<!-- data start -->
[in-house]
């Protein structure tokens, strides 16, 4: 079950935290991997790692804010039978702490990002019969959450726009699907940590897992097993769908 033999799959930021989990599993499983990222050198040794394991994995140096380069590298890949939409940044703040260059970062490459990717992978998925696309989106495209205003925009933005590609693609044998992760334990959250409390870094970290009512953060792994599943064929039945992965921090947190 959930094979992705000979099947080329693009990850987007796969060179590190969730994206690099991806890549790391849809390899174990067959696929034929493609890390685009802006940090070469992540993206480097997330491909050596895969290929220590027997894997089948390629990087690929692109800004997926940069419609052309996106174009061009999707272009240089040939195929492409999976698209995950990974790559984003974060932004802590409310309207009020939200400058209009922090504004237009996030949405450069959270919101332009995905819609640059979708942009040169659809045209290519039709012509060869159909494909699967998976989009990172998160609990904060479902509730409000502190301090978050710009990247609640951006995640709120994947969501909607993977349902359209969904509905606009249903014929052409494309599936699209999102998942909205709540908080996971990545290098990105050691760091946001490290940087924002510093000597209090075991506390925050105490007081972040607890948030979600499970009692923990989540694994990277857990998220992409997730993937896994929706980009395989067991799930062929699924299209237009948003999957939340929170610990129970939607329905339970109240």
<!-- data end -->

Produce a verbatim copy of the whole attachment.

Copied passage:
[in-house]
């Protein structure tokens, strides 16, 4: 079950935290991997790692804010039978702490990002019969959450726009699907940590897992097993769908 033999799959930021989990599993499983990222050198040794394991994995140096380069590298890949939409940044703040260059970062490459990717992978998925696309989106495209205003925009933005590609693609044998992760334990959250409390870094970290009512953060792994599943064929039945992965921090947190 959930094979992705000979099947080329693009990850987007796969060179590190969730994206690099991806890549790391849809390899174990067959696929034929493609890390685009802006940090070469992540993206480097997330491909050596895969290929220590027997894997089948390629990087690929692109800004997926940069419609052309996106174009061009999707272009240089040939195929492409999976698209995950990974790559984003974060932004802590409310309207009020939200400058209009922090504004237009996030949405450069959270919101332009995905819609640059979708942009040169659809045209290519039709012509060869159909494909699967998976989009990172998160609990904060479902509730409000502190301090978050710009990247609640951006995640709120994947969501909607993977349902359209969904509905606009249903014929052409494309599936699209999102998942909205709540908080996971990545290098990105050691760091946001490290940087924002510093000597209090075991506390925050105490007081972040607890948030979600499970009692923990989540694994990277857990998220992409997730993937896994929706980009395989067991799930062929699924299209237009948003999957939340929170610990129970939607329905339970109240």